Nasrallah: Hezbollah Assumes Missing IAF Airman Ron Arad Is Dead

Militant leader says his group received remains said to be Arad's, but DNA tests show they are not.

Hezbollah assumes that Ron Arad is dead, the organization's leader Hassan Nasrallah said Wednesday, in the second part of a film on missing Israel Air Force navigator Ron Arad. The film was aired on Lebanese television network LBC and Israel's Channel 10.

Nasrallah said in the video that his guerrilla organization had repeatedly been given bones thought to belong to the missing airman, but that DNA testing had shown they did not belong to Arad.

"There are two approaches as to Ron Arad['s fate]: He is either living or dead," he said. "One must assume that if Arad is dead, then he must have died between 1988 and 1989."

The film, in which Arad is seen in captivity for the first time, shows him sitting surrounded by bare concrete walls, smoking a cigarette and giving his interrogators his name and those of his parents.

He discussed his technical background as an airman, part of his pilot training and the planes he operated during his service in the IAF.

The film said the pictures had been taken in 1987 and were obtained "in very special and delicate circumstances." At that time, Arad was held by the Amal group, in which Mustafa Dirani was a leader.

Lebanese sources said they believed the film was broadcast to justify the abduction of two Israel Defense Forces soldiers, Ehud Goldwasser and Eldad Regev, in July of this year.

Lebanese journalist Ibrahim al-Amin, who is close to Hezbollah, said in the film that after Hezbollah's failed attempts to free Samir Kuntar and other Lebanese prisoners, "he was driven to carry out another act."

Bassam, Samir al-Kuntar's brother, said in the video: "Hezbollah and its weapons are our guarantee to bring our loved ones home. If anyone has another solution, tell us what it is."

Nasrallah surveyed the stages prior to the first stage of the POWs deal, in which the bodies of IDF soldiers Adi Avitan, Benny Avraham and Omar Souad were transferred to Israel. The first stage was to have included all the Lebanese prisoners, but to his surprise, Israel refused to release Kuntar, he said.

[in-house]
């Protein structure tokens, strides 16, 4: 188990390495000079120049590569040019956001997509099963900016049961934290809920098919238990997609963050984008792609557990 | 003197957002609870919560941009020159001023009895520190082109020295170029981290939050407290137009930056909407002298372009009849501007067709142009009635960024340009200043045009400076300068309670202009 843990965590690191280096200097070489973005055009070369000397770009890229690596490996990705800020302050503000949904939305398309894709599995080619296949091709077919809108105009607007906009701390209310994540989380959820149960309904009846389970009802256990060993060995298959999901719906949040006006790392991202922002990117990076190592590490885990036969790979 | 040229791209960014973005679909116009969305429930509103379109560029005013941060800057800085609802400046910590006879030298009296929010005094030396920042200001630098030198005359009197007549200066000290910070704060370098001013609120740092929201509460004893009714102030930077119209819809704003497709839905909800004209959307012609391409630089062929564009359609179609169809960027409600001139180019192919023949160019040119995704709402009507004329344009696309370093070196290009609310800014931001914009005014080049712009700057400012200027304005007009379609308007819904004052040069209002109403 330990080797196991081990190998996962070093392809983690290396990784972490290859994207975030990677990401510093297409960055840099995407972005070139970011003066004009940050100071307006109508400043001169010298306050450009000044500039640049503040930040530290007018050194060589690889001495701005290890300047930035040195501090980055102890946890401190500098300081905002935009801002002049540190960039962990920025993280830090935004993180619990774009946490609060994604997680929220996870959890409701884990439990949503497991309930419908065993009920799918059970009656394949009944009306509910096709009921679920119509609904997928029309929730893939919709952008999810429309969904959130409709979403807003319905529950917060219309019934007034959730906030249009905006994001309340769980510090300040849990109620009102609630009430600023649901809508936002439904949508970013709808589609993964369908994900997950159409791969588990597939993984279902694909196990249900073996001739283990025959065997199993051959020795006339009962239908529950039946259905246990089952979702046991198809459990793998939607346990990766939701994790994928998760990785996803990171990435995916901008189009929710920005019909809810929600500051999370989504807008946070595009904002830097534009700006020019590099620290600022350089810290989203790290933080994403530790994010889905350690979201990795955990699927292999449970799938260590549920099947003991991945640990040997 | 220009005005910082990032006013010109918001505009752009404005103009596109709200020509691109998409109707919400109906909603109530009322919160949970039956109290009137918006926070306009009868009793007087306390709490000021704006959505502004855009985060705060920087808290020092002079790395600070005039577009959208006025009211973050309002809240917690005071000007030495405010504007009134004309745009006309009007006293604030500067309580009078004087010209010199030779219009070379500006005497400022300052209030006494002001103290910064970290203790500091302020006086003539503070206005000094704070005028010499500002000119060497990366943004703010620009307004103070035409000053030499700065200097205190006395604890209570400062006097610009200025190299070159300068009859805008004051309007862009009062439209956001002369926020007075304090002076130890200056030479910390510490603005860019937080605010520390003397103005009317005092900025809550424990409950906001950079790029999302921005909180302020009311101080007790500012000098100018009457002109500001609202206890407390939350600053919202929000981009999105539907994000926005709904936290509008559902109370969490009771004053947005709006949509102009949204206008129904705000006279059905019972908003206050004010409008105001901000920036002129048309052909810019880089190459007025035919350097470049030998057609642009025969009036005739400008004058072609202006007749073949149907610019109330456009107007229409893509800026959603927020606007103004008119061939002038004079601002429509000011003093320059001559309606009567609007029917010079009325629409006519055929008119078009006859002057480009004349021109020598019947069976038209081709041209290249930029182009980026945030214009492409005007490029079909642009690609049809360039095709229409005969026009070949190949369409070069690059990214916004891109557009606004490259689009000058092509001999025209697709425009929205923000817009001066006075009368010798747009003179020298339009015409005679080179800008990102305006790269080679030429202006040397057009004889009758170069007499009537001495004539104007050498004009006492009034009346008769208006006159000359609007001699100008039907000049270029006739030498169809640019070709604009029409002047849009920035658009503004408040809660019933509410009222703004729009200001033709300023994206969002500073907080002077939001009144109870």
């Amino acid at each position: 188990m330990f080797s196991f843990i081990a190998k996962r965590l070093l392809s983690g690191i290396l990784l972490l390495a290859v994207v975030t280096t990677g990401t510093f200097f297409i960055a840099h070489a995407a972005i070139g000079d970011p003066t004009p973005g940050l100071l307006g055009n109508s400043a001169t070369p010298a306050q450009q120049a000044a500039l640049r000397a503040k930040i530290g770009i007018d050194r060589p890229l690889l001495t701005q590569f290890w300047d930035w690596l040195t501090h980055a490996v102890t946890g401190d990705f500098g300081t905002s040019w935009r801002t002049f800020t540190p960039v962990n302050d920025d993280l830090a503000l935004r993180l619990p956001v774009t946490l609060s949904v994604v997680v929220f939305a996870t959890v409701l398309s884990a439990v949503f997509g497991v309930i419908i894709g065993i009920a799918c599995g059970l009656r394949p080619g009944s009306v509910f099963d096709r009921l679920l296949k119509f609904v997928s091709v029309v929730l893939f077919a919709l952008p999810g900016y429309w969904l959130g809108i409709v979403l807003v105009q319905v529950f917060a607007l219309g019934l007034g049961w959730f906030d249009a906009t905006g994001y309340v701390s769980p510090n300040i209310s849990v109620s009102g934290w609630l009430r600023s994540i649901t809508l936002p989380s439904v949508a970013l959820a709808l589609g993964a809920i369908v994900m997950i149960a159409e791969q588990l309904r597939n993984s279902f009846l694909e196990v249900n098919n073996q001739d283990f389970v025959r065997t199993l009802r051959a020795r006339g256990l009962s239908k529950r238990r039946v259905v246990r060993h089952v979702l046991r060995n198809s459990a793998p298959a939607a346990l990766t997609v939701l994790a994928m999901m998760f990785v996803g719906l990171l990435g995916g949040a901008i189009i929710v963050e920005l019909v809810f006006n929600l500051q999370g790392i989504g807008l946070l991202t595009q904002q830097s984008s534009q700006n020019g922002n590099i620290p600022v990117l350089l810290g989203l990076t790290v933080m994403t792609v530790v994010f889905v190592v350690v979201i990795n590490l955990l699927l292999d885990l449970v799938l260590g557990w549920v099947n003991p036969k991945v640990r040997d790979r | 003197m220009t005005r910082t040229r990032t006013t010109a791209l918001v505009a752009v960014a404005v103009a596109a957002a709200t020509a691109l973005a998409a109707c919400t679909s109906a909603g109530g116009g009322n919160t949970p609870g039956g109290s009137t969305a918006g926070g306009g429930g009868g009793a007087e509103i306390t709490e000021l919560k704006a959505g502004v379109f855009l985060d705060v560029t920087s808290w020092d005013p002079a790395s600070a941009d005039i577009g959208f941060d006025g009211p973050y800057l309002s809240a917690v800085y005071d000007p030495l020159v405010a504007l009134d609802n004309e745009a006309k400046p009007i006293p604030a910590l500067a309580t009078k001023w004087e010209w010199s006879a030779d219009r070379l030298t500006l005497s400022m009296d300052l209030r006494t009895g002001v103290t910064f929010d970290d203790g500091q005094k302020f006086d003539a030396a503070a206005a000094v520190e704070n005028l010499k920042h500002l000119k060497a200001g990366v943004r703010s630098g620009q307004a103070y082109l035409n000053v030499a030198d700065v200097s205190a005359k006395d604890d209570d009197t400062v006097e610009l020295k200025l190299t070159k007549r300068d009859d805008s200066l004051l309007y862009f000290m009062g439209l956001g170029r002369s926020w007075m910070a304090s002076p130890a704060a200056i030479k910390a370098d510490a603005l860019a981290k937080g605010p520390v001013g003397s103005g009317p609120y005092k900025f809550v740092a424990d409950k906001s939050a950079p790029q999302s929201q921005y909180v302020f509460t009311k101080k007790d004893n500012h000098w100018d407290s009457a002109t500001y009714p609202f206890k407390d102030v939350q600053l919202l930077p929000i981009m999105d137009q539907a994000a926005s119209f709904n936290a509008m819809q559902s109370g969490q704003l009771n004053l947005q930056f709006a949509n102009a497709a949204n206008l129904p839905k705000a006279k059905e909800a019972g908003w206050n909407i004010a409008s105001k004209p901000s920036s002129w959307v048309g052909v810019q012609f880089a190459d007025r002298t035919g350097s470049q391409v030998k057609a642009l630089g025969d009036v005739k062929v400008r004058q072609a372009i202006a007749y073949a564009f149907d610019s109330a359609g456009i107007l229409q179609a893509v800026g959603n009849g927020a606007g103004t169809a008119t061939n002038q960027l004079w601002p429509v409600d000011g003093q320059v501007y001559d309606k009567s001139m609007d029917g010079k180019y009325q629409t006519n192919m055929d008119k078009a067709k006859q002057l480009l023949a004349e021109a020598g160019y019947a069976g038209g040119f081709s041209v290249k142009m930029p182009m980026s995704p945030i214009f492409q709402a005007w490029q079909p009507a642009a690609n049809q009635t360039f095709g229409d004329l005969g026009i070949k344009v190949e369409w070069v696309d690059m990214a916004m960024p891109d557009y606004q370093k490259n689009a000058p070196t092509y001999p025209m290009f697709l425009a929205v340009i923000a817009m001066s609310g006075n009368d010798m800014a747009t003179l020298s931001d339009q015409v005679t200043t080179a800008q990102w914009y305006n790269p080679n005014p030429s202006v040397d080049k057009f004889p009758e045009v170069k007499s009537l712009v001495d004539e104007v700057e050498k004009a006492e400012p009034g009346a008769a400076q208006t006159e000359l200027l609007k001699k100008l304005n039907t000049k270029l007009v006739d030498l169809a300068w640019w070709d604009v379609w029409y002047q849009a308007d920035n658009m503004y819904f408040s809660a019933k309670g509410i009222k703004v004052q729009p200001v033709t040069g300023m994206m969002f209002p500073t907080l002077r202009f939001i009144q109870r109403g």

The German mediators told him Israel insisted on including some mention of Arad in the deal, so his organization decided to help. "Israel didn't want the deal without Arad, but we didn't have him anymore. Then the idea came up to include Arad as justification for the second stage," Nasrallah said.

Al-Amin said Hezbollah had no knowledge of Arad's fate. "If he could reveal Ron Arad's fate, he would have," he said.

Arad's relatives watched the film in which he was seen speaking for the first time since his airplane fell in Lebanon 20 years ago.

Chen Arad, the navigator's brother, said "we think Israel is conveying the wrong values by not demanding the implementation of the second part of the deal signed with Hezbollah two years ago. None of Israel's leaders is bothering to mention Ron as an issue which needs to be solved. We think it is not worthy to do that to a soldier who was sent by the state," he said.

"The first second we saw the film we knew it was him, undoubtedly. It was a complete surprise because nobody ever told us such a cassette exists. We believe the defense establishment was surprised as well. Clearly not everything had been done [to bring him back]," he said.